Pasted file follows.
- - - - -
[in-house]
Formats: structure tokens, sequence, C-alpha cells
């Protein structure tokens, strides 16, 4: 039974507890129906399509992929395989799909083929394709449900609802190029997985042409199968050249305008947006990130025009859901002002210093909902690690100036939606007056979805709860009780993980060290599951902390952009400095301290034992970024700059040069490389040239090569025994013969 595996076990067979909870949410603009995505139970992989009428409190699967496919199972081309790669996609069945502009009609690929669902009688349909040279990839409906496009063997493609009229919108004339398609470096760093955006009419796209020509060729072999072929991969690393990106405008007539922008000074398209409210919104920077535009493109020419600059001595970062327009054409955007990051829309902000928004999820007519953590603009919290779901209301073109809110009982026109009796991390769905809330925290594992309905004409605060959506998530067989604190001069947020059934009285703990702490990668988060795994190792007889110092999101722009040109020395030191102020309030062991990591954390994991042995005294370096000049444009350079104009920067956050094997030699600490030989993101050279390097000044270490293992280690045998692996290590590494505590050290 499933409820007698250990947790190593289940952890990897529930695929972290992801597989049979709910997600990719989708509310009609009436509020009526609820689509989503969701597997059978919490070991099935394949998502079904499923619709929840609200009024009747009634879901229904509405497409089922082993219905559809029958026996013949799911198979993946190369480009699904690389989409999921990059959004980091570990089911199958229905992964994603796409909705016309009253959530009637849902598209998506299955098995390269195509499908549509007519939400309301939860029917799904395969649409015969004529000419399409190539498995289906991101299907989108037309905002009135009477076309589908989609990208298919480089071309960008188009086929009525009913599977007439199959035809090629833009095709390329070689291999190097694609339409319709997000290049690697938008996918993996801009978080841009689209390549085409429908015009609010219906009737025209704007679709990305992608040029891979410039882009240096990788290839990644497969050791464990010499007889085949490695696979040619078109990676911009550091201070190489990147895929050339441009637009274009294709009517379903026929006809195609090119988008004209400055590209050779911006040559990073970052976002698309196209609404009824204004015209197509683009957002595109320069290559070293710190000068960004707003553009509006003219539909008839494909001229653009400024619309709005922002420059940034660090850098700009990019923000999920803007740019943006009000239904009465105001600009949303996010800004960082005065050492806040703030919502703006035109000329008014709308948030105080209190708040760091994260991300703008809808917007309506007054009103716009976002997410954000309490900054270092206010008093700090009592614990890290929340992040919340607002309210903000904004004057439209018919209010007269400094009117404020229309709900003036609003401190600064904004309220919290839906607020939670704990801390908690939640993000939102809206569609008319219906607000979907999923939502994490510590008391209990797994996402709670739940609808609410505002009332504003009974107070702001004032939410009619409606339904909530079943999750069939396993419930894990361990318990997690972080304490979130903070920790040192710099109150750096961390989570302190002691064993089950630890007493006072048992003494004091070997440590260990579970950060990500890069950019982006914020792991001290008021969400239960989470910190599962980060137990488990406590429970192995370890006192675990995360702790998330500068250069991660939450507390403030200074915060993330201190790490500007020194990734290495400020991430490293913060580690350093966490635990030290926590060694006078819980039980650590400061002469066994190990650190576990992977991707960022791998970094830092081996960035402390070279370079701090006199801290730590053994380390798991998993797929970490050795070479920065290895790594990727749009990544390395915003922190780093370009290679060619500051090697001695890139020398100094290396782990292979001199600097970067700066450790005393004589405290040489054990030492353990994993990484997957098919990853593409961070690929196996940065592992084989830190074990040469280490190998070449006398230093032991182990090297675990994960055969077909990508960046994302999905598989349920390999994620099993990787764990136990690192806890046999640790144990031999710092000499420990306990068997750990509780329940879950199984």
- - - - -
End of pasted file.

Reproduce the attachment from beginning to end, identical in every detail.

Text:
[in-house]
Formats: structure tokens, sequence, C-alpha cells
């Protein structure tokens, strides 16, 4: 039974507890129906399509992929395989799909083929394709449900609802190029997985042409199968050249305008947006990130025009859901002002210093909902690690100036939606007056979805709860009780993980060290599951902390952009400095301290034992970024700059040069490389040239090569025994013969 595996076990067979909870949410603009995505139970992989009428409190699967496919199972081309790669996609069945502009009609690929669902009688349909040279990839409906496009063997493609009229919108004339398609470096760093955006009419796209020509060729072999072929991969690393990106405008007539922008000074398209409210919104920077535009493109020419600059001595970062327009054409955007990051829309902000928004999820007519953590603009919290779901209301073109809110009982026109009796991390769905809330925290594992309905004409605060959506998530067989604190001069947020059934009285703990702490990668988060795994190792007889110092999101722009040109020395030191102020309030062991990591954390994991042995005294370096000049444009350079104009920067956050094997030699600490030989993101050279390097000044270490293992280690045998692996290590590494505590050290 499933409820007698250990947790190593289940952890990897529930695929972290992801597989049979709910997600990719989708509310009609009436509020009526609820689509989503969701597997059978919490070991099935394949998502079904499923619709929840609200009024009747009634879901229904509405497409089922082993219905559809029958026996013949799911198979993946190369480009699904690389989409999921990059959004980091570990089911199958229905992964994603796409909705016309009253959530009637849902598209998506299955098995390269195509499908549509007519939400309301939860029917799904395969649409015969004529000419399409190539498995289906991101299907989108037309905002009135009477076309589908989609990208298919480089071309960008188009086929009525009913599977007439199959035809090629833009095709390329070689291999190097694609339409319709997000290049690697938008996918993996801009978080841009689209390549085409429908015009609010219906009737025209704007679709990305992608040029891979410039882009240096990788290839990644497969050791464990010499007889085949490695696979040619078109990676911009550091201070190489990147895929050339441009637009274009294709009517379903026929006809195609090119988008004209400055590209050779911006040559990073970052976002698309196209609404009824204004015209197509683009957002595109320069290559070293710190000068960004707003553009509006003219539909008839494909001229653009400024619309709005922002420059940034660090850098700009990019923000999920803007740019943006009000239904009465105001600009949303996010800004960082005065050492806040703030919502703006035109000329008014709308948030105080209190708040760091994260991300703008809808917007309506007054009103716009976002997410954000309490900054270092206010008093700090009592614990890290929340992040919340607002309210903000904004004057439209018919209010007269400094009117404020229309709900003036609003401190600064904004309220919290839906607020939670704990801390908690939640993000939102809206569609008319219906607000979907999923939502994490510590008391209990797994996402709670739940609808609410505002009332504003009974107070702001004032939410009619409606339904909530079943999750069939396993419930894990361990318990997690972080304490979130903070920790040192710099109150750096961390989570302190002691064993089950630890007493006072048992003494004091070997440590260990579970950060990500890069950019982006914020792991001290008021969400239960989470910190599962980060137990488990406590429970192995370890006192675990995360702790998330500068250069991660939450507390403030200074915060993330201190790490500007020194990734290495400020991430490293913060580690350093966490635990030290926590060694006078819980039980650590400061002469066994190990650190576990992977991707960022791998970094830092081996960035402390070279370079701090006199801290730590053994380390798991998993797929970490050795070479920065290895790594990727749009990544390395915003922190780093370009290679060619500051090697001695890139020398100094290396782990292979001199600097970067700066450790005393004589405290040489054990030492353990994993990484997957098919990853593409961070690929196996940065592992084989830190074990040469280490190998070449006398230093032991182990090297675990994960055969077909990508960046994302999905598989349920390999994620099993990787764990136990690192806890046999640790144990031999710092000499420990306990068997750990509780329940879950199984």